Jeshi * Bome' is besished, but set free from daily ** f ue sings I lostbe? Tried sed convicted traitor"*w says s? Who'l prove it, st his peril, on my head ? Desi'-I thank you for 't. It trests my chain ! I held me iš svegiance till this hour-bat Dow Sy sworử's my own. Yur consuľs mereiful. For this all thanks He dares not touch

bir u Canline. “Traitor!" I go — but I return. This * me Here I devote your senate! I've had reegs to stir a fever the biood of age.

This day is the birth of sorrows. The spe could at once command a long-stretching rista, seemingly Les sy be diese and shut up at both extremities by the cošlescing cliffs.

It seemed like Laocoon struggling ineffectually the hideous coils of the monster Python.

In those mournful months, when vegetables and animals are

slike coërced by cold, man is tributary to the howling storm and kres were of the the sullen sky; and is, in the pathetic phruse of Johnson, a "slave to uw wild sentially gloom." Melaka, is blf terms the laws of man and the justice of Heaven in abolishing this “cursed

I would call upon all the true sons of humanity to cooperate with 2 based gay dawa inarbe We each of the traffic. fowe 52 the ondary

Come, faith, and people these deserts! Come and reānimate these who lexemary before regions of forgetfulness. w Water for the rest. The

I am a professed lucubrator; and who so well qualified to delineate Hleb ik eras in the the sable hours, as wa bei ar send me (Fig.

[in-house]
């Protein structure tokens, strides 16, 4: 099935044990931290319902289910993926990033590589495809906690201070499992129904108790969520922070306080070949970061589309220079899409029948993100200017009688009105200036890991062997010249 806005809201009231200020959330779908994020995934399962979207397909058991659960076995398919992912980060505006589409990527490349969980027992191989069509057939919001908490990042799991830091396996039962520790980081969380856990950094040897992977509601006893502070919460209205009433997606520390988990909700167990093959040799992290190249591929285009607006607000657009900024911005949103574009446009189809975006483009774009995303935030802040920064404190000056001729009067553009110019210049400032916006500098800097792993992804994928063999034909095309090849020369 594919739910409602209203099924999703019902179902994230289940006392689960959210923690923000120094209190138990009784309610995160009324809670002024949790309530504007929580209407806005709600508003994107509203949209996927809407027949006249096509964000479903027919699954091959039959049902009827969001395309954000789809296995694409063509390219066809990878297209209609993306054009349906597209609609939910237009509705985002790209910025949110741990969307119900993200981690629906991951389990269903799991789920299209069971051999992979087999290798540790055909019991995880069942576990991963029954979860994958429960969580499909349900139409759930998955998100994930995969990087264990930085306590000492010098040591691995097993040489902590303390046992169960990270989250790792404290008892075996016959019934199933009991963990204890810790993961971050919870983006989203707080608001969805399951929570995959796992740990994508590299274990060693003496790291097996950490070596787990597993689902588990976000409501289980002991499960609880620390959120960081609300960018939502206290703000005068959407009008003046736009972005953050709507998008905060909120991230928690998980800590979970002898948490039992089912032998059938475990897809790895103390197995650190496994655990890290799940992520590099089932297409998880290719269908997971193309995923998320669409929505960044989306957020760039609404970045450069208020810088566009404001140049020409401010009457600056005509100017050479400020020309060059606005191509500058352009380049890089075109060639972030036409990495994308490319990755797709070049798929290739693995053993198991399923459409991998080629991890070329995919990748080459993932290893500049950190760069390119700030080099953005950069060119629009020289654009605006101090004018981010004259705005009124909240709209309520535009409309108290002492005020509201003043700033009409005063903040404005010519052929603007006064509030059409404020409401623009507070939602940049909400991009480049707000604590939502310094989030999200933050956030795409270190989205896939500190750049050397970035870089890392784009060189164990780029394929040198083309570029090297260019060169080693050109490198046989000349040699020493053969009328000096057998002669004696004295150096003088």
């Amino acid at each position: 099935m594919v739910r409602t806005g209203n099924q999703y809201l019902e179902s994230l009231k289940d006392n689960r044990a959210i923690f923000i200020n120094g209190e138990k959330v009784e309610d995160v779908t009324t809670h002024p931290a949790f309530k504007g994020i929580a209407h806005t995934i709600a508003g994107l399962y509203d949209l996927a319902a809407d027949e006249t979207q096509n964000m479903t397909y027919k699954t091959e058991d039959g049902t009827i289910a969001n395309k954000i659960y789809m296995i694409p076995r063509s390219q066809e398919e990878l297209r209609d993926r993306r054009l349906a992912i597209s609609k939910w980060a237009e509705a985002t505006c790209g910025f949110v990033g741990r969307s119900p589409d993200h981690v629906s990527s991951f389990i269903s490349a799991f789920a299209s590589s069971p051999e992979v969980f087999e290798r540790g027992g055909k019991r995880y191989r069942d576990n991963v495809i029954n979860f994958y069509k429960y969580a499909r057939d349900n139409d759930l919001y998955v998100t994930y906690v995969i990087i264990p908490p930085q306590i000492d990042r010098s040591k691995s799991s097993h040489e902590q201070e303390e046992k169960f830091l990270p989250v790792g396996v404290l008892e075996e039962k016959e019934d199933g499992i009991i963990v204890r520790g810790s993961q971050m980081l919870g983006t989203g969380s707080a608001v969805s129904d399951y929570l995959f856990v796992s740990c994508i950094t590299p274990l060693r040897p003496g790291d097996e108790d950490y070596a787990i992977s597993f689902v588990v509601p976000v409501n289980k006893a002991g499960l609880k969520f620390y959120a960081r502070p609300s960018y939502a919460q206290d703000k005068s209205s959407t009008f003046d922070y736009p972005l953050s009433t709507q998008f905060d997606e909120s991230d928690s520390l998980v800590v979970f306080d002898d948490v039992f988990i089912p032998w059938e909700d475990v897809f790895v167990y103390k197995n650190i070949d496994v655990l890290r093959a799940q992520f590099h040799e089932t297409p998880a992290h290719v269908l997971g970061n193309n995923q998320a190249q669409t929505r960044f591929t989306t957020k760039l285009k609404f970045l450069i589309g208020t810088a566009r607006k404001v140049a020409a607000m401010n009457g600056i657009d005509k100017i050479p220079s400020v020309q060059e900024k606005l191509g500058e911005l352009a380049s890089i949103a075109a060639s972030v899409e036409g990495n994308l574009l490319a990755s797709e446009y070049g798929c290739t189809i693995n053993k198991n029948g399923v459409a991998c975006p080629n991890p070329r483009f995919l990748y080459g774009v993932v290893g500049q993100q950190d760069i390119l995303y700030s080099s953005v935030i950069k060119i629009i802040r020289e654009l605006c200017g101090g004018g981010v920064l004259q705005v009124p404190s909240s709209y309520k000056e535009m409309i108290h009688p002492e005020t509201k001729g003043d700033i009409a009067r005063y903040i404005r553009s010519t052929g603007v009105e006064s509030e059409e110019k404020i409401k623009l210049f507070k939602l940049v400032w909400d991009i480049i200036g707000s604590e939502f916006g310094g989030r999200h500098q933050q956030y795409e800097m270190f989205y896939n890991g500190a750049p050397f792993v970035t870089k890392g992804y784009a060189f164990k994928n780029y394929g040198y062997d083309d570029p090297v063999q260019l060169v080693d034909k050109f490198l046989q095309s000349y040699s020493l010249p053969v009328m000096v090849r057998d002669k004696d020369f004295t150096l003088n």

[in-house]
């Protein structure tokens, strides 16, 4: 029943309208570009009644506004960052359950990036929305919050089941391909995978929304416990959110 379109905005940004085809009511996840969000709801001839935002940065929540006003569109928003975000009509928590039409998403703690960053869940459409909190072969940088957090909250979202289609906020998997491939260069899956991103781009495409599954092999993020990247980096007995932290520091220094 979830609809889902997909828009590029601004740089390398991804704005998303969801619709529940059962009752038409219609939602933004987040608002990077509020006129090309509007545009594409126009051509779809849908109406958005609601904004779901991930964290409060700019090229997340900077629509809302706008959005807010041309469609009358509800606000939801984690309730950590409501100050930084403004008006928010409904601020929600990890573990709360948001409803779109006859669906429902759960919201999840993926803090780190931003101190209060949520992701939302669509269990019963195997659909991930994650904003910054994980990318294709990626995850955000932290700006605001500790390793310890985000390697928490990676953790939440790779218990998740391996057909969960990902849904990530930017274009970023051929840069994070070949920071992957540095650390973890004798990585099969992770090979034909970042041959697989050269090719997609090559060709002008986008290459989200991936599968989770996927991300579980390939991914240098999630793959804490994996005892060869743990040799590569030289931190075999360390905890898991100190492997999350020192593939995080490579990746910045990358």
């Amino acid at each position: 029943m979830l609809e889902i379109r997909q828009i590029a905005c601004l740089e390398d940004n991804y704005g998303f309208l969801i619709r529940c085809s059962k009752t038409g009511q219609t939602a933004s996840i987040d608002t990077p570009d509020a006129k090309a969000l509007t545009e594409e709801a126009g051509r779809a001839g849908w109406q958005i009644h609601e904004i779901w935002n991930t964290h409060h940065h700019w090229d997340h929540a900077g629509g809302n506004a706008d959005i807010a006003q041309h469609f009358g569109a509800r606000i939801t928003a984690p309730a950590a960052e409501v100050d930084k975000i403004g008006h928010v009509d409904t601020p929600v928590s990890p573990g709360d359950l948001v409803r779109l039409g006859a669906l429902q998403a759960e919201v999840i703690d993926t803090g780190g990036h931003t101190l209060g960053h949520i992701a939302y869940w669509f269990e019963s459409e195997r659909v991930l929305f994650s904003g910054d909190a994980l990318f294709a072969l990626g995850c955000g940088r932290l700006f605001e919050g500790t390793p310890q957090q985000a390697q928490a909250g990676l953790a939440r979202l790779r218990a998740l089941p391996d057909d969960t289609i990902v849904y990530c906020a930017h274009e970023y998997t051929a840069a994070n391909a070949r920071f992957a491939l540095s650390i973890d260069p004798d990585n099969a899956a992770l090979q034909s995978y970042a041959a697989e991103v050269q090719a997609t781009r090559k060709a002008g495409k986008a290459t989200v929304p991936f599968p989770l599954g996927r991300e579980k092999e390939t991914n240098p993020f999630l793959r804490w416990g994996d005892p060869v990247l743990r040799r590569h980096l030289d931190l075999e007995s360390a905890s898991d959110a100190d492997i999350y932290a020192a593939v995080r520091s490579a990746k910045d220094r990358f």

“A meagre, muse-rid mope, adjust and thin ?"

He forsook, therefore, the bustling tents of his father, the pleasant A me j'ults Round ), u bilo bi " YUN" 7):

"south country" and the "well Labai-roi ;" he went out and pennhwat slow you the then presotis or, sively meditated at the eventide (see Genesis xxiv. 62.

The Grecian and Roman philosophers firmly believed that "the - A whead to towers are dend of midnight is the noon of thought."

Young observes, with much energy, that "an underout astronomer 1. LAT. then on hak, a little bundle is an

is mad." Alle hoiua certooth lygth and an Young Blount his armour did unlace, and, gazing on his ghastly

face, said—"By Saint George, he's gone! that spear-wound has our het bell Bolivia pup the characters of master sped; and see the deep cut on his head ! Good night to mlada u lumbawan

in the vivedl nettle Marmion !" "Unnurtured Blount! thy brawling cease ; he opes his wa uboutin watter the phareal into eyes," said Eustace,“ peace !”

A celebrated modern writer says, " Take care of the minutes, and wa luulo In the allow

gemont (plu the groundsel
mum thu would utwee is a

• In this lesson, as well as in some of the preceding lessons, there in bald we are mereulous are several sentences of poetry, which are not divided into poetical Tim balas de mand which the division, was to prevent the student from falling into that “ sing song".

lines. The object of printing these lines without regard to this both pain mobiel mi itself is utteranee, into which he is too apt to fall in reading verse.

im baba la Hulubes, trquently remains to be observed here, that abbreviations and contractions, Haltul wwwbivad umbel of such as occur in poetical sentences in this lesson and others, which

appear in the form of prose, are not allowable in prose itself.

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the hours will take care of themselves.” This is an admirable It was a cave, a huge recess, that keeps till June December's snow; remark, and might be very seasonably recollected when we begin to a lofty precipice in front, a silent tarn T below. be" weary in well-doing," from the thought of having much to do.

C-e-o-u-s, I've seen the moon gild the mountain's brow ; I've watched the

C-i-o-u-s, mnist o'er the river stealing ; but ne'er did I feel in my breast, till now,

S-c-i-o-u-s,